Pride & Prejudice
by Jane Austen
Pride & Prejudice is the tale of the Bennet family, highlighting the five Bennet daughters, whose fanatically overbearing mother obsesses over marrying off as quickly and as advantageously as possible.
The book focuses primarily on the two eldest Bennet girls: dutiful Jane and practical, sharp-tongued Elizabeth. For the better part of the book, Jane and Elizabeth are chiefly endeavored in damage control involving the various and disastrous almost-engagements they and their sisters find themselves in, as well as in pining after their various objects of affection: the dashing yet oblivious Charles Bingley for Jane; and the quiet, calculating Mr. Darcy for Elizabeth. Both situations are in danger of being overthrown by the scheming and plotting of Bingley’s disapproving sister.
It's Elizabeth and Mr. Darcy that really drive the plot through a combination of their seeming compatibility yet total inability to find their way to one another, thanks to their mutual low opinions of each other.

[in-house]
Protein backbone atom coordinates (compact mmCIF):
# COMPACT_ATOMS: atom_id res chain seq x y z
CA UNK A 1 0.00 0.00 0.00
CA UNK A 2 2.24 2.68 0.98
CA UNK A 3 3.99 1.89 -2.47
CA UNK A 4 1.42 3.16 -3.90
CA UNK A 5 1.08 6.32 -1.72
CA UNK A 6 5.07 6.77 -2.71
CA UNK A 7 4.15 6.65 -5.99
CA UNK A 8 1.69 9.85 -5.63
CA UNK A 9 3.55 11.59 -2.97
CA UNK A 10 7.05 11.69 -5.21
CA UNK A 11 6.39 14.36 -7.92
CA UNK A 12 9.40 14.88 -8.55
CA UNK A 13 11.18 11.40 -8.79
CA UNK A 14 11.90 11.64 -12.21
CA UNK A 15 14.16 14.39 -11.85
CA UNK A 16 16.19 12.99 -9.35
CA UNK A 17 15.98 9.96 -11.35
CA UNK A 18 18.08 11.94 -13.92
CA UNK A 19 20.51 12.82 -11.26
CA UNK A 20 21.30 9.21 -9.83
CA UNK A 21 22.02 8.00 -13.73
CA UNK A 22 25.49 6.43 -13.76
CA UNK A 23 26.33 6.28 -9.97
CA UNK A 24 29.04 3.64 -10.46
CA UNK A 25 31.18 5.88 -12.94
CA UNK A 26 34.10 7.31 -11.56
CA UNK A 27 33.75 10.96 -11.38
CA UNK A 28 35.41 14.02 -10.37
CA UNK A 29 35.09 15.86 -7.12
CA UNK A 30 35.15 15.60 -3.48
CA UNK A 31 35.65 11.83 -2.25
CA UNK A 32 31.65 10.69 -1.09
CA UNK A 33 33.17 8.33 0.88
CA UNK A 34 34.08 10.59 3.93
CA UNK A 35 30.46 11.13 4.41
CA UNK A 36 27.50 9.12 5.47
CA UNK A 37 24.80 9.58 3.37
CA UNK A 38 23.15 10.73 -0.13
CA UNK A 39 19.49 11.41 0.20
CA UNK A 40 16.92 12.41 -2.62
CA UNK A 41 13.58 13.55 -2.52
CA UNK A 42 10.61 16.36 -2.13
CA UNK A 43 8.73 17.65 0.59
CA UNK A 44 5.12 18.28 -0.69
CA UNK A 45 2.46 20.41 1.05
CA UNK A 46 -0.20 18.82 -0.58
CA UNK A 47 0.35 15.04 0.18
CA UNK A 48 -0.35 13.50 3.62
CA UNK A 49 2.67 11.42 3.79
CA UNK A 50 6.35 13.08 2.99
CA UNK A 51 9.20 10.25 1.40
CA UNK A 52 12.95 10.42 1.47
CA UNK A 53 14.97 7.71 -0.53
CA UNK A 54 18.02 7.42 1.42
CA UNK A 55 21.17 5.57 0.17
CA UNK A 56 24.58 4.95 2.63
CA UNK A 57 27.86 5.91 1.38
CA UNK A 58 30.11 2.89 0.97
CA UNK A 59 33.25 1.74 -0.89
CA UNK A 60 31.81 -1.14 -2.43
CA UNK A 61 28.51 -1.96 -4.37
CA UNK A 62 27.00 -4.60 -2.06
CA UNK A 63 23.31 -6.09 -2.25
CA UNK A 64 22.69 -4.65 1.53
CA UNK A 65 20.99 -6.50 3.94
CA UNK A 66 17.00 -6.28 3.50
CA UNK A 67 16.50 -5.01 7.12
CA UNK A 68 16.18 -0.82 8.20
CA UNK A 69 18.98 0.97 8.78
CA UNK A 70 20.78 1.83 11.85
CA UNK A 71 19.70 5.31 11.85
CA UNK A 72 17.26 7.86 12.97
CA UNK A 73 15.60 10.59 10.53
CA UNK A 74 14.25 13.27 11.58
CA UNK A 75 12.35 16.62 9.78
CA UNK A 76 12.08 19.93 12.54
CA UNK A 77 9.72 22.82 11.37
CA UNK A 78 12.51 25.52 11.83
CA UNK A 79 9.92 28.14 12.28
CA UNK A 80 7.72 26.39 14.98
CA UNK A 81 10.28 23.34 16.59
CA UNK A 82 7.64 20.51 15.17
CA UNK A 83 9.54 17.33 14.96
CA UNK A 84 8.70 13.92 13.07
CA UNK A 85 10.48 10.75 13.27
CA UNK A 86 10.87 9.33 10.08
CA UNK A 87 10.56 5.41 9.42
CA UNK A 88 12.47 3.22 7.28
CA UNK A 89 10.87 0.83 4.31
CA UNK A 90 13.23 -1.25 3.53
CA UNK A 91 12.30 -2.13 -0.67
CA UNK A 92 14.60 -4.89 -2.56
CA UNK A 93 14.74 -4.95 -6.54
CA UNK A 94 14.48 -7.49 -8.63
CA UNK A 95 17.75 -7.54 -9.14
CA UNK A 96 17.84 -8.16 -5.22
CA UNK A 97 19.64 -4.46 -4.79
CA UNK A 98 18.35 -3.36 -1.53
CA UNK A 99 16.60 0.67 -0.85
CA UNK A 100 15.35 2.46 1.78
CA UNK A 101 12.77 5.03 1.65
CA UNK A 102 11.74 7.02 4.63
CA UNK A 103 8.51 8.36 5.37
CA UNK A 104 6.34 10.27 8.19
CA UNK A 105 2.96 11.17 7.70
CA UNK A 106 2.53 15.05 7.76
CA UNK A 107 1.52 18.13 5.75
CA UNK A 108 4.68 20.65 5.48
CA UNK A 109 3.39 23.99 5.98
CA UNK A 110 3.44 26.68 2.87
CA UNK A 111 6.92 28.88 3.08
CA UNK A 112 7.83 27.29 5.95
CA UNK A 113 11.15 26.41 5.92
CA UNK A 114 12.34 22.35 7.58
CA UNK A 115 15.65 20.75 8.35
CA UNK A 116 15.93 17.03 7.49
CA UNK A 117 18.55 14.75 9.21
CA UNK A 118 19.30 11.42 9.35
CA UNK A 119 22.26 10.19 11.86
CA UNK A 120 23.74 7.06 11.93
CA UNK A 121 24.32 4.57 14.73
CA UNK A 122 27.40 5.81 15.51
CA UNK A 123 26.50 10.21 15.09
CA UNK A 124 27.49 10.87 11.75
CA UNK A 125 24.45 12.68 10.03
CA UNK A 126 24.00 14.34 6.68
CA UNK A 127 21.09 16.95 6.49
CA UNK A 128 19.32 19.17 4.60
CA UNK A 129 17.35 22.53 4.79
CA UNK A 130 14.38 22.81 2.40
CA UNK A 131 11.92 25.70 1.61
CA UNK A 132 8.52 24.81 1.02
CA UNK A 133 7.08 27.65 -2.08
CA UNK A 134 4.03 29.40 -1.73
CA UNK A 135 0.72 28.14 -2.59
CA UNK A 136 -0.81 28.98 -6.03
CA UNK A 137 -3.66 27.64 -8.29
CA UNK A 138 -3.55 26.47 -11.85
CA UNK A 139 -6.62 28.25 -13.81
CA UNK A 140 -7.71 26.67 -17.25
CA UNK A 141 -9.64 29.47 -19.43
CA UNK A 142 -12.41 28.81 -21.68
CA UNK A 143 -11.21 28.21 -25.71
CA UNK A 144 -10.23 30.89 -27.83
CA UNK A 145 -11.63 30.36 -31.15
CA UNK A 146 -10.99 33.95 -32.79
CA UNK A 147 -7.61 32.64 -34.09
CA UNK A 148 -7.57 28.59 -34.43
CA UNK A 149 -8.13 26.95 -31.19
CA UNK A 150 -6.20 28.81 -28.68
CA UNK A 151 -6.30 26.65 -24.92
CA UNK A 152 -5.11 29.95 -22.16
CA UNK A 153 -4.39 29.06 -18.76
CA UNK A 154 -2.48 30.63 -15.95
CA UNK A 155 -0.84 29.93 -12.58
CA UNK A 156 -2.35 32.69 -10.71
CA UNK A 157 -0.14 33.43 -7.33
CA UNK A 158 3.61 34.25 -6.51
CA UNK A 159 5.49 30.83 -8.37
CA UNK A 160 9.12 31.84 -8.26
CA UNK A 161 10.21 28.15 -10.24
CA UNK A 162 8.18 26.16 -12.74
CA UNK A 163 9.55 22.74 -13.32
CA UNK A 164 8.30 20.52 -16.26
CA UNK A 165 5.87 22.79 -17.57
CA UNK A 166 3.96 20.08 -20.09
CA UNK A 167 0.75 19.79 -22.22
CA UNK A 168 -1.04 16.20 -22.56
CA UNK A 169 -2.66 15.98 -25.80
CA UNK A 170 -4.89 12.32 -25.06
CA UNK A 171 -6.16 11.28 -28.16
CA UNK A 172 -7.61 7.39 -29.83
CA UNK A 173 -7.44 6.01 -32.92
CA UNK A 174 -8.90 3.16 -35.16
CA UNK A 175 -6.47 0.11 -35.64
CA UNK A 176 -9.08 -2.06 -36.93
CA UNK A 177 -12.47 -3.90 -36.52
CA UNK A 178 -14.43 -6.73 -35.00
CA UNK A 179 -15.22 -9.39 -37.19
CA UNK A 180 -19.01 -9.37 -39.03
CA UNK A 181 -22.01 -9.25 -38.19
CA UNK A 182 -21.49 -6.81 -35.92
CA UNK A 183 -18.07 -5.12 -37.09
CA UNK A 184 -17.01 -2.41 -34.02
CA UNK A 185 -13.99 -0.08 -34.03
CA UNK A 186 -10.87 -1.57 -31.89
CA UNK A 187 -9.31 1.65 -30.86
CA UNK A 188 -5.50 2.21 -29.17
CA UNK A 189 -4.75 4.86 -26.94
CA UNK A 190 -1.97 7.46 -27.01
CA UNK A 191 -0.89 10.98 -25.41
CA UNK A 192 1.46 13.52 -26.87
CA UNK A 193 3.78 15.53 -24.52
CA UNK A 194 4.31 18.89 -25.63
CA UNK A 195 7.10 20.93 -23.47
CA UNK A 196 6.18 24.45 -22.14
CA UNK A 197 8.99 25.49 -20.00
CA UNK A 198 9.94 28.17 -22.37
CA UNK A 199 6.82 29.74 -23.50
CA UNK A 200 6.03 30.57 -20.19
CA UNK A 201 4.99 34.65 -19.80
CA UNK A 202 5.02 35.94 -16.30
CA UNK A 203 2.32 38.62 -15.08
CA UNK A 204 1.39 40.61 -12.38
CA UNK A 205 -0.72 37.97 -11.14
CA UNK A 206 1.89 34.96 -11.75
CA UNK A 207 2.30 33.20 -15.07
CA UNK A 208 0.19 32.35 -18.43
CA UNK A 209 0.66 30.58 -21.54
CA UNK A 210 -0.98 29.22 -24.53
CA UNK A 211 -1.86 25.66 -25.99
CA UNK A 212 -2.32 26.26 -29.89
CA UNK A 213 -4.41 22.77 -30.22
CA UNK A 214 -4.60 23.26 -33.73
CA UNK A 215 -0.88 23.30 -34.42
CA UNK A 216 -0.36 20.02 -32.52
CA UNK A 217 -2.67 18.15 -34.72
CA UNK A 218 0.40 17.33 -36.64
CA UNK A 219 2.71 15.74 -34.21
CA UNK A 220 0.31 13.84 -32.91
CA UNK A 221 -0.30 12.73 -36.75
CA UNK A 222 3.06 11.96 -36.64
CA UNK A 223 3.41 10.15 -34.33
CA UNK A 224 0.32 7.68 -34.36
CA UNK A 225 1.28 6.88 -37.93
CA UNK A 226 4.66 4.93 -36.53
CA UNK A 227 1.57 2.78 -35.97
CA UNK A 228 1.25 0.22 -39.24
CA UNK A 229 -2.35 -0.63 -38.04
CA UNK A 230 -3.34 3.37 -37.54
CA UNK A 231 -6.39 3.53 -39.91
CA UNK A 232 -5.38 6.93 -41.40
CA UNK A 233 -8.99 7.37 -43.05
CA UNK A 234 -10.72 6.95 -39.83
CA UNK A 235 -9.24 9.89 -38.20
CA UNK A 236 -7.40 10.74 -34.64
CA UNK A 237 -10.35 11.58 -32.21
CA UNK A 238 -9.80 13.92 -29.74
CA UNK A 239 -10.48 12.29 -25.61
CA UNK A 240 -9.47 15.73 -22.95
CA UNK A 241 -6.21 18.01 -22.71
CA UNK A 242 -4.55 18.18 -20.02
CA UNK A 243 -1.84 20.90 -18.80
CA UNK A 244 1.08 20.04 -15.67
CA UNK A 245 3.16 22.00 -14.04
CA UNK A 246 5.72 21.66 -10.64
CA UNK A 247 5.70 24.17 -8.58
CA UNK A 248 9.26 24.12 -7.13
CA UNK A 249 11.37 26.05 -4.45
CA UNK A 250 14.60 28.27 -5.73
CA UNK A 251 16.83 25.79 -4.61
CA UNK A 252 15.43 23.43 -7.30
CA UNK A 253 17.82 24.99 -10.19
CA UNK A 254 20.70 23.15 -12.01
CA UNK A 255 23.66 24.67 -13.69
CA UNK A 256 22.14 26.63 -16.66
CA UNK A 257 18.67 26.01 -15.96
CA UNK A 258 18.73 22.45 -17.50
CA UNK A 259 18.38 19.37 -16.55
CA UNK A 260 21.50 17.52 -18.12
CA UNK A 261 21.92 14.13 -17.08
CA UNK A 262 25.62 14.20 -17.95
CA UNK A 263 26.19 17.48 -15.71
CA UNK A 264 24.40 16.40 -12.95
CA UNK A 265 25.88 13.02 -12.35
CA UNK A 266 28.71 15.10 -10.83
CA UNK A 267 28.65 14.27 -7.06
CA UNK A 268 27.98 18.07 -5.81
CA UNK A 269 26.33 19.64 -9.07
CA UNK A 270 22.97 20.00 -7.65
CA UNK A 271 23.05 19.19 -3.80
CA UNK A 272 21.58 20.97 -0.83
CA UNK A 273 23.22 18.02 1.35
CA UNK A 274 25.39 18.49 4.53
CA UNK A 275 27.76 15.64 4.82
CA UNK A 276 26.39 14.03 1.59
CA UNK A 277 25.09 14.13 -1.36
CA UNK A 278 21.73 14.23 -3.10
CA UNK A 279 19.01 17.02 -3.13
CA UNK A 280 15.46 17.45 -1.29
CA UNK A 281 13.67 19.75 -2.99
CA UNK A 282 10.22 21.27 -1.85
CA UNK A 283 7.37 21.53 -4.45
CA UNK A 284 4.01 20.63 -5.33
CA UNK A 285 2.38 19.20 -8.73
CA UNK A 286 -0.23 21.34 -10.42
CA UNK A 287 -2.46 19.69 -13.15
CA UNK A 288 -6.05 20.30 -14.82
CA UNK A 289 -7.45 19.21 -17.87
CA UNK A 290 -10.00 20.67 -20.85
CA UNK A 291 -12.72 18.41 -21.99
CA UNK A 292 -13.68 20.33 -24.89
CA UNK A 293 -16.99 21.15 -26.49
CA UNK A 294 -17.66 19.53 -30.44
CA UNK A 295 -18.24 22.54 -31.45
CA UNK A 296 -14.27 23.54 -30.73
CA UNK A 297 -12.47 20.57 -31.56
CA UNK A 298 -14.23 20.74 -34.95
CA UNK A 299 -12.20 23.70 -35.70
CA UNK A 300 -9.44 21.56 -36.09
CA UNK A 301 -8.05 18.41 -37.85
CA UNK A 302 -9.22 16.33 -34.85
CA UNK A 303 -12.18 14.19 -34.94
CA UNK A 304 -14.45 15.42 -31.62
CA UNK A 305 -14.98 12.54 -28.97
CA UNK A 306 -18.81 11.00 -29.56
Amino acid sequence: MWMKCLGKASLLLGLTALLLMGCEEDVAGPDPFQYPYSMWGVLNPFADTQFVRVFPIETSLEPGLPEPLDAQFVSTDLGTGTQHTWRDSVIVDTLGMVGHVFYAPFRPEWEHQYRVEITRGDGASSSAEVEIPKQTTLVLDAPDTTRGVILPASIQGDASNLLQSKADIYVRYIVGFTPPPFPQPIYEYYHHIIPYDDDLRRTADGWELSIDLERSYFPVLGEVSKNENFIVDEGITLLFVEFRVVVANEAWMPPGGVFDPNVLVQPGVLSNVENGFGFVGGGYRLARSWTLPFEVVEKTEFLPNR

The other three Benet sisters each bring their own personalities to the tale. While Mary is quiet and studious, Kitty and Lydia find themselves in constant hijinks, all in the name of finding a husband – and preferably an officer!
Mr. Bennet’s cousin – and the one-time suitor of Jane – Mr. Collins, presents a ridiculous hilarity in his character; romantic young Lydia runs off in pursuit of true love and ends up ridden with debts; Elizabeth's father seems to live exclusively for moments of quiet, in a house of 6 women; Mrs. Bennet lives her days scheming and plotting and gossiping.
With 17th century British aristocracy mingling with middle-class society in the English countryside, drama ensues. As each sister struggles to find love and acceptance in an unforgiving society, the Bennet family sticks together through it all.